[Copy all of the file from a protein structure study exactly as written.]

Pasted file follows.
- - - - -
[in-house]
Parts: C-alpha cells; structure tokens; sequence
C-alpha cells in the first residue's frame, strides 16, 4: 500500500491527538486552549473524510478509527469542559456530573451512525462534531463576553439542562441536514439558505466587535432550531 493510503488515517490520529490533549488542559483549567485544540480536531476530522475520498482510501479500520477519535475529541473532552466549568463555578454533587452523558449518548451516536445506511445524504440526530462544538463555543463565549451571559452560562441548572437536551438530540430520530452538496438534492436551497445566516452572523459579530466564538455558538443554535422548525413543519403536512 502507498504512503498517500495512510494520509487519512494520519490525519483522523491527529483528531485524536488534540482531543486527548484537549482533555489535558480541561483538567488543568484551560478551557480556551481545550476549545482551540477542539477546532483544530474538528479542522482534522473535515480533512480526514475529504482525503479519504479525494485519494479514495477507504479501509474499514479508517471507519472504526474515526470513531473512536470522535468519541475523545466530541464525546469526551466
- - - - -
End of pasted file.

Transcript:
[in-house]
Parts: C-alpha cells; structure tokens; sequence
C-alpha cells in the first residue's frame, strides 16, 4: 500500500491527538486552549473524510478509527469542559456530573451512525462534531463576553439542562441536514439558505466587535432550531 493510503488515517490520529490533549488542559483549567485544540480536531476530522475520498482510501479500520477519535475529541473532552466549568463555578454533587452523558449518548451516536445506511445524504440526530462544538463555543463565549451571559452560562441548572437536551438530540430520530452538496438534492436551497445566516452572523459579530466564538455558538443554535422548525413543519403536512 502507498504512503498517500495512510494520509487519512494520519490525519483522523491527529483528531485524536488534540482531543486527548484537549482533555489535558480541561483538567488543568484551560478551557480556551481545550476549545482551540477542539477546532483544530474538528479542522482534522473535515480533512480526514475529504482525503479519504479525494485519494479514495477507504479501509474499514479508517471507519472504526474515526470513531473512536470522535468519541475523545466530541464525546469526551466